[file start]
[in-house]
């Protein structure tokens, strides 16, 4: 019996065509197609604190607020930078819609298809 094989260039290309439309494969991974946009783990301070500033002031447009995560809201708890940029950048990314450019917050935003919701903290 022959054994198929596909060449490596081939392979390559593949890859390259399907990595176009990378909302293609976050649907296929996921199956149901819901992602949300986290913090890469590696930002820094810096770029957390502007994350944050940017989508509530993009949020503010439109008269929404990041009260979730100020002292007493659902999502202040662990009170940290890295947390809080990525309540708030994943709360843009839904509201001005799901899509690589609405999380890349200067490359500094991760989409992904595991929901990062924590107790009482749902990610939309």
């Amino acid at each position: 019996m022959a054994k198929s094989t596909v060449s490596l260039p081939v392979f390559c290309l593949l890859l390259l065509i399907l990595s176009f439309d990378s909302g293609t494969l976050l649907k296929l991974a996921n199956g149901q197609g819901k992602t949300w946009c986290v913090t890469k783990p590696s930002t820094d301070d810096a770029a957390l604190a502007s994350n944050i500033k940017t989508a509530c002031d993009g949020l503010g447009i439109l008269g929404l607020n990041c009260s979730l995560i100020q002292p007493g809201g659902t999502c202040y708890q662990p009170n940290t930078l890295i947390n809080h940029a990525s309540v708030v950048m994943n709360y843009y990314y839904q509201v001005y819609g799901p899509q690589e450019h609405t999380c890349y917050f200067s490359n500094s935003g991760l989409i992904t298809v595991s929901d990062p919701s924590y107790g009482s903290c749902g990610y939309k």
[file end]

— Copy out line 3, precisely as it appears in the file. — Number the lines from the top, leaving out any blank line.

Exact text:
């Amino acid at each position: 019996m022959a054994k198929s094989t596909v060449s490596l260039p081939v392979f390559c290309l593949l890859l390259l065509i399907l990595s176009f439309d990378s909302g293609t494969l976050l649907k296929l991974a996921n199956g149901q197609g819901k992602t949300w946009c986290v913090t890469k783990p590696s930002t820094d301070d810096a770029a957390l604190a502007s994350n944050i500033k940017t989508a509530c002031d993009g949020l503010g447009i439109l008269g929404l607020n990041c009260s979730l995560i100020q002292p007493g809201g659902t999502c202040y708890q662990p009170n940290t930078l890295i947390n809080h940029a990525s309540v708030v950048m994943n709360y843009y990314y839904q509201v001005y819609g799901p899509q690589e450019h609405t999380c890349y917050f200067s490359n500094s935003g991760l989409i992904t298809v595991s929901d990062p919701s924590y107790g009482s903290c749902g990610y939309k």